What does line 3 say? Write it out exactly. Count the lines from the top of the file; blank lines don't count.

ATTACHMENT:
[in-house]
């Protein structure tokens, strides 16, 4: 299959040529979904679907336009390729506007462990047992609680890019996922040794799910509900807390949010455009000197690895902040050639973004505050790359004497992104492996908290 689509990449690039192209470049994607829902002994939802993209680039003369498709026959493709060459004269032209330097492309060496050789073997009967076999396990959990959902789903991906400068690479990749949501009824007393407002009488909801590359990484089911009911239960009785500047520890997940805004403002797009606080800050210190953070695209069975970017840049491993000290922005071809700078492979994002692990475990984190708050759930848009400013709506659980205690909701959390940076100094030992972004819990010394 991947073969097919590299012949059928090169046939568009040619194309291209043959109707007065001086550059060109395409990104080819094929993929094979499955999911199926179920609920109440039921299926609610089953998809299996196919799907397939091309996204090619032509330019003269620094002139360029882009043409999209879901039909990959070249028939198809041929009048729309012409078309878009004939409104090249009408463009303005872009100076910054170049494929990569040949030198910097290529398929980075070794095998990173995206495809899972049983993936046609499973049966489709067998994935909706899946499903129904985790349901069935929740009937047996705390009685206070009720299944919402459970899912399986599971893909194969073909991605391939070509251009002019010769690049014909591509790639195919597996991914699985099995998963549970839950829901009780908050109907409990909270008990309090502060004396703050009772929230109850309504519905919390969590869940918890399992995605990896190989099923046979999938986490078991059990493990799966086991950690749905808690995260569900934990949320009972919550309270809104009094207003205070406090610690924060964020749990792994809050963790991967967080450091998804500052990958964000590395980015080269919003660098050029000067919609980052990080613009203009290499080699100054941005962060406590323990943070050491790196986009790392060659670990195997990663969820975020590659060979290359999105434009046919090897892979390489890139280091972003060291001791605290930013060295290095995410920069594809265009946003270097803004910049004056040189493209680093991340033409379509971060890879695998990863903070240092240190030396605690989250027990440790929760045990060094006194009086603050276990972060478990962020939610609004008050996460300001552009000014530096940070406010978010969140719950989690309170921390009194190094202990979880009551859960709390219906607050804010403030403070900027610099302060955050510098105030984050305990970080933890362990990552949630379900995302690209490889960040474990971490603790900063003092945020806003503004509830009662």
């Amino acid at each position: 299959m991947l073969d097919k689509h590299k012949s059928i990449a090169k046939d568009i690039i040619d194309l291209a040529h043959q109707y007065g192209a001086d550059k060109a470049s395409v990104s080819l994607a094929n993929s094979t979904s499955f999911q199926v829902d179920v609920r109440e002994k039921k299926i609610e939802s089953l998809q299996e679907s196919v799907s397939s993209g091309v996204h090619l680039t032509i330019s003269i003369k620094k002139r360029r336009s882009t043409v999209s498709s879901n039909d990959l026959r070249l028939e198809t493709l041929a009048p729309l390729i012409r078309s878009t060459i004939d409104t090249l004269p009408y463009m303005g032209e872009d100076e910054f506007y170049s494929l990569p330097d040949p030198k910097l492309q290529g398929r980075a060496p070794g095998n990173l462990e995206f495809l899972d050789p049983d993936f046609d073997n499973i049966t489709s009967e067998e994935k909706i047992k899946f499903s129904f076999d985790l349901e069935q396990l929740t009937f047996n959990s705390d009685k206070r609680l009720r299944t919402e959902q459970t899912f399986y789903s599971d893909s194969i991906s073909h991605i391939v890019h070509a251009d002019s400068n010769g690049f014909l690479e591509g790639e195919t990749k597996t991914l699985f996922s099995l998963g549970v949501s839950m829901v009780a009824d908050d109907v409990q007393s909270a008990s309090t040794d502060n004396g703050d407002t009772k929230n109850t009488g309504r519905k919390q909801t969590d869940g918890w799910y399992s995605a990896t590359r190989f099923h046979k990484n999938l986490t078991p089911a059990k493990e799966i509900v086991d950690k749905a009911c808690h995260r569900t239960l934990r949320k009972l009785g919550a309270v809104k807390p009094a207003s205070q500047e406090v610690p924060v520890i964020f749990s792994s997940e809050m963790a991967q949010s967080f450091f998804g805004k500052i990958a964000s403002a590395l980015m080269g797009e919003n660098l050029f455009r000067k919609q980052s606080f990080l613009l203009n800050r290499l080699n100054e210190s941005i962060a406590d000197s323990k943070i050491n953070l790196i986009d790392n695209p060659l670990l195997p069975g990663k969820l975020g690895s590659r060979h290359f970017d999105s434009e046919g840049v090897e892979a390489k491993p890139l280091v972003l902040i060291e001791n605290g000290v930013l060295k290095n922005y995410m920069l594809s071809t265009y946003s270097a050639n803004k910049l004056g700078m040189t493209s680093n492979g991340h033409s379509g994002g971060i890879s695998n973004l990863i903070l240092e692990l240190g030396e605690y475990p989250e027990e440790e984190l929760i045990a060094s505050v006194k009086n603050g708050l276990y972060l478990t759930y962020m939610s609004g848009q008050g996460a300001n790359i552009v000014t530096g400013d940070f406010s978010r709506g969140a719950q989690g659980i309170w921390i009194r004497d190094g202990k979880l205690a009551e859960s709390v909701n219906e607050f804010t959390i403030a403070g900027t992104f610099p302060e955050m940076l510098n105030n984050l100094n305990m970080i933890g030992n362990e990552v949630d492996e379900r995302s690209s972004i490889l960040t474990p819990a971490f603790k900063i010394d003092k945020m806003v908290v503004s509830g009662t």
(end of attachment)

């Amino acid at each position: 299959m991947l073969d097919k689509h590299k012949s059928i990449a090169k046939d568009i690039i040619d194309l291209a040529h043959q109707y007065g192209a001086d550059k060109a470049s395409v990104s080819l994607a094929n993929s094979t979904s499955f999911q199926v829902d179920v609920r109440e002994k039921k299926i609610e939802s089953l998809q299996e679907s196919v799907s397939s993209g091309v996204h090619l680039t032509i330019s003269i003369k620094k002139r360029r336009s882009t043409v999209s498709s879901n039909d990959l026959r070249l028939e198809t493709l041929a009048p729309l390729i012409r078309s878009t060459i004939d409104t090249l004269p009408y463009m303005g032209e872009d100076e910054f506007y170049s494929l990569p330097d040949p030198k910097l492309q290529g398929r980075a060496p070794g095998n990173l462990e995206f495809l899972d050789p049983d993936f046609d073997n499973i049966t489709s009967e067998e994935k909706i047992k899946f499903s129904f076999d985790l349901e069935q396990l929740t009937f047996n959990s705390d009685k206070r609680l009720r299944t919402e959902q459970t899912f399986y789903s599971d893909s194969i991906s073909h991605i391939v890019h070509a251009d002019s400068n010769g690049f014909l690479e591509g790639e195919t990749k597996t991914l699985f996922s099995l998963g549970v949501s839950m829901v009780a009824d908050d109907v409990q007393s909270a008990s309090t040794d502060n004396g703050d407002t009772k929230n109850t009488g309504r519905k919390q909801t969590d869940g918890w799910y399992s995605a990896t590359r190989f099923h046979k990484n999938l986490t078991p089911a059990k493990e799966i509900v086991d950690k749905a009911c808690h995260r569900t239960l934990r949320k009972l009785g919550a309270v809104k807390p009094a207003s205070q500047e406090v610690p924060v520890i964020f749990s792994s997940e809050m963790a991967q949010s967080f450091f998804g805004k500052i990958a964000s403002a590395l980015m080269g797009e919003n660098l050029f455009r000067k919609q980052s606080f990080l613009l203009n800050r290499l080699n100054e210190s941005i962060a406590d000197s323990k943070i050491n953070l790196i986009d790392n695209p060659l670990l195997p069975g990663k969820l975020g690895s590659r060979h290359f970017d999105s434009e046919g840049v090897e892979a390489k491993p890139l280091v972003l902040i060291e001791n605290g000290v930013l060295k290095n922005y995410m920069l594809s071809t265009y946003s270097a050639n803004k910049l004056g700078m040189t493209s680093n492979g991340h033409s379509g994002g971060i890879s695998n973004l990863i903070l240092e692990l240190g030396e605690y475990p989250e027990e440790e984190l929760i045990a060094s505050v006194k009086n603050g708050l276990y972060l478990t759930y962020m939610s609004g848009q008050g996460a300001n790359i552009v000014t530096g400013d940070f406010s978010r709506g969140a719950q989690g659980i309170w921390i009194r004497d190094g202990k979880l205690a009551e859960s709390v909701n219906e607050f804010t959390i403030a403070g900027t992104f610099p302060e955050m940076l510098n105030n984050l100094n305990m970080i933890g030992n362990e990552v949630d492996e379900r995302s690209s972004i490889l960040t474990p819990a971490f603790k900063i010394d003092k945020m806003v908290v503004s509830g009662t």